Since Wizards of the Coast released the 5th Edition of Dungeons &Dragons a few years ago, I've been back into the game that has been hugely influential on me since about age ten, call it 1980 or 1981. So far, I've been pretty happy with the new edition and it has enjoyed some success as a new generation of gamers take some time away from their consoles and pick up paper and dice and engage their imaginations. It has even found some semi-mainstream attention with the help of celebrities such as Felicia Day and Wil Wheaton and the others at Geek and Sundry (check YouTube if you don't know what that is) leading the renaissance.
That being said, I decided to make my second installment of my revived blog a brief review of the latest Dungeons & Dragons hardcover release, VOLO'S GUIDE TO MONSTERS. This is basically the Monster Manual II of the edition, but only about half the length of the Monster Manual (but at all of the price!).
Right away, the title tells us that the book is nominally set against the backdrop of the Forgotten Realms Fantasy Setting, as so much of WotC D&D has been. I have always been a Greyhawk man myself, so I would rather get a setting free book. But the Forgotten Realms flavor is kept minimal so this was not much of an issue. The book is then set into three chapters - Monster Lore, Character Races, and Bestiary. The first chapter gives detailed looks at the societies, psychologies, motivations, and more of some of D&Ds most iconic monsters, like Beholders, Giants, Hags, and Mind Flayers. Then they give each main humanoid race their own write-up. Really, when they only detail nine monster types, do we need separate entries for Kobolds, Goblins (actually has info for Hobgoblins and bugbears too) , Gnolls, and Orcs? Anyway, some may find this material useful. There are not stat blocks here, but a lot of ideas both for stories and role playing the monsters.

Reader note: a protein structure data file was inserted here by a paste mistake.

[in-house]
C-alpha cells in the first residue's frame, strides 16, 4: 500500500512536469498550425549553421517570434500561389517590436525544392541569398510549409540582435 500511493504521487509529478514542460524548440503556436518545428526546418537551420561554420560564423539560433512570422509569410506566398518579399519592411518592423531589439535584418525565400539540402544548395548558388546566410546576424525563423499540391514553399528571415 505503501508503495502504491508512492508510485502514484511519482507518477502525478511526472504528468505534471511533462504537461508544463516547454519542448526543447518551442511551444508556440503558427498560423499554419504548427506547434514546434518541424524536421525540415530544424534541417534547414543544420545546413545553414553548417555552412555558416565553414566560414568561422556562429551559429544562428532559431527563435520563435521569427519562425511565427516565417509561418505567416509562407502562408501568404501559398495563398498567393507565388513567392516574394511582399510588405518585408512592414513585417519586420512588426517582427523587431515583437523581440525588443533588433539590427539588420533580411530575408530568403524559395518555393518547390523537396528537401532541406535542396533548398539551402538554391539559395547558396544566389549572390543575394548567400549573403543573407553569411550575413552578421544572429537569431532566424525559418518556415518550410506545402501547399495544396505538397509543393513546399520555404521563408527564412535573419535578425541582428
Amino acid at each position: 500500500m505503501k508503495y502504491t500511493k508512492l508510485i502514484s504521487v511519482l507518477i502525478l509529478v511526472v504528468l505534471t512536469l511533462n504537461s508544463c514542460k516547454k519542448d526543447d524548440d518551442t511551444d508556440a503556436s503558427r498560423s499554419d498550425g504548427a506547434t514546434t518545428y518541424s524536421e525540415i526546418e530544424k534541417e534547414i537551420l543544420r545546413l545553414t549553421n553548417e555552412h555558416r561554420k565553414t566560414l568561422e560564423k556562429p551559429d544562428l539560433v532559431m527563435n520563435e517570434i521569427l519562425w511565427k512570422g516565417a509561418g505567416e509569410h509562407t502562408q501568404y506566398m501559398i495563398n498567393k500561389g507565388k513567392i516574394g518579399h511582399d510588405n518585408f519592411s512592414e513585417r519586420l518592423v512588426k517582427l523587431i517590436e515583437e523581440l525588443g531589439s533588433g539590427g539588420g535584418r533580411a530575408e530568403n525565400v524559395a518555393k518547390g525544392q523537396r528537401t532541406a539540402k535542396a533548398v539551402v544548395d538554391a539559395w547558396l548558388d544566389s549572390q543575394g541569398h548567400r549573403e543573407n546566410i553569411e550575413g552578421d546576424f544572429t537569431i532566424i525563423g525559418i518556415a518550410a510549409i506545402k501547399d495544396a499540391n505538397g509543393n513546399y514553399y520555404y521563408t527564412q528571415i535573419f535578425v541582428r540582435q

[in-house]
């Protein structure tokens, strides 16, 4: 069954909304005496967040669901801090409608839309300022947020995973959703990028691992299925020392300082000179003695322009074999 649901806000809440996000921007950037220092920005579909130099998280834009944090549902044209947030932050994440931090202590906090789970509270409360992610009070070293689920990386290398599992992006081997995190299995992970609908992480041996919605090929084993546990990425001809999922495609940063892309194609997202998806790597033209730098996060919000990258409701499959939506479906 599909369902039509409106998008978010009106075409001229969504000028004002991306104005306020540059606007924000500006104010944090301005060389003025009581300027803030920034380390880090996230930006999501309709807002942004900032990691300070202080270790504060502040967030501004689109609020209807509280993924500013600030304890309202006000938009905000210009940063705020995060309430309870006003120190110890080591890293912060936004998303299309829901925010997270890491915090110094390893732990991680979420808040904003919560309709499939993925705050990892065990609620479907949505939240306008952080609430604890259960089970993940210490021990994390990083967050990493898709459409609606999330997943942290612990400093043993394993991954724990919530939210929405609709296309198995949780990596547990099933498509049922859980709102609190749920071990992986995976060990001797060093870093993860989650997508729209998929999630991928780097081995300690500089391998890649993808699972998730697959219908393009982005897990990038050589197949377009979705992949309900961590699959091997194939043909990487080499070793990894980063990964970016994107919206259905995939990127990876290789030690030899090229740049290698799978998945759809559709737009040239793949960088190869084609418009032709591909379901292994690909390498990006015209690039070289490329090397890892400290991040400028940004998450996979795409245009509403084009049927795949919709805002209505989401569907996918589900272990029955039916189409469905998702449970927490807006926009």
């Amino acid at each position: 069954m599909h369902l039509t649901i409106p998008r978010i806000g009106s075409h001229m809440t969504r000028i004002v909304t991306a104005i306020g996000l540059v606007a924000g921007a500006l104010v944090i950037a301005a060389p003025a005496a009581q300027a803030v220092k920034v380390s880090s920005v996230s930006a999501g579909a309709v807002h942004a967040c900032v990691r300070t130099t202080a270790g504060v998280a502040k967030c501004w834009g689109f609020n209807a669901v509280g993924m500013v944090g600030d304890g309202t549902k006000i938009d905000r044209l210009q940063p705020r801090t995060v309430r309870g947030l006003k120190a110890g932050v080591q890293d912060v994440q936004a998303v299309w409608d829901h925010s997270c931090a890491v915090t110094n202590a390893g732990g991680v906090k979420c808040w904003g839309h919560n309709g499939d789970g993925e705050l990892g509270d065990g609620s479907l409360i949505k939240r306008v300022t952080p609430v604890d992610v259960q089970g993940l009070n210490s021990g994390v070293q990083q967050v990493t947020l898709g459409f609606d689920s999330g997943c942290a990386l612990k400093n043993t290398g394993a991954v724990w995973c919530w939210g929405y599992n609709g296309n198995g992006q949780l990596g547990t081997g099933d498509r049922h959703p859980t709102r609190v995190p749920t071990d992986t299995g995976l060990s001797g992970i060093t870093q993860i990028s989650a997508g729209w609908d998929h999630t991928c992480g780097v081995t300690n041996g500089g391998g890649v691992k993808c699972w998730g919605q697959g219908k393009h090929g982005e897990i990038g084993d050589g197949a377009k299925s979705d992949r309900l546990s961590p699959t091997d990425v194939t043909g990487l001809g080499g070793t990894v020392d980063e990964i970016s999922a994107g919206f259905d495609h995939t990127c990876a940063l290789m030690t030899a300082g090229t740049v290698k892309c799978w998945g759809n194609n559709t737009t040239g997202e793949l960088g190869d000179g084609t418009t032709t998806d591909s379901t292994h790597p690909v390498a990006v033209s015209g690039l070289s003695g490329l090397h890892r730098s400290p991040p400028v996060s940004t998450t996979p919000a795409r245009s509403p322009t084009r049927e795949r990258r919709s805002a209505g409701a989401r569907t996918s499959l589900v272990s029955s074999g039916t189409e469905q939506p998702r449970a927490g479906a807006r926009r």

The second chapter has rules for rolling up player characters of various monster or at least non-standard races. I'm a big one for house rules, so I viewed this as pretty unnecessary but I know of some who like it. I won't comment too much on their selections, whether you like or dislike an Aasimar, or a Firbolg, or a Kenku, or any other is purely a matter of taste. There are about eleven of these monster race options in Volo's.
The last chapter contains the monsters themselves, the stat blocks. Most of this old material, monsters that have been around for decades that were not included in the first MM and now statted out for 5E. I was happy to see some old friends like the Froghemoth (The stats I had whipped up for the one kept as a pet by a local hag were pretty similar though), the Quickling, and the Catoblepas. In particular, I liked the number of fey monsters included, as I will probably be able to use them in the near future in my current campaign.
Overall, I am happy with the book. I've already used it in converting A2 for 5E (the boggles!). The best material is old material now made 'official' for 5E, but the original material isn't bad. The price of the book new is steep at $49.99 (really? I mean my old DMG with the Efreeti on it, which I still use, cost $12 and all the other hardcover books were $9. Modules were about $6. I'm old).
198,000 words. Am I dead from the get-go?
17 hours ago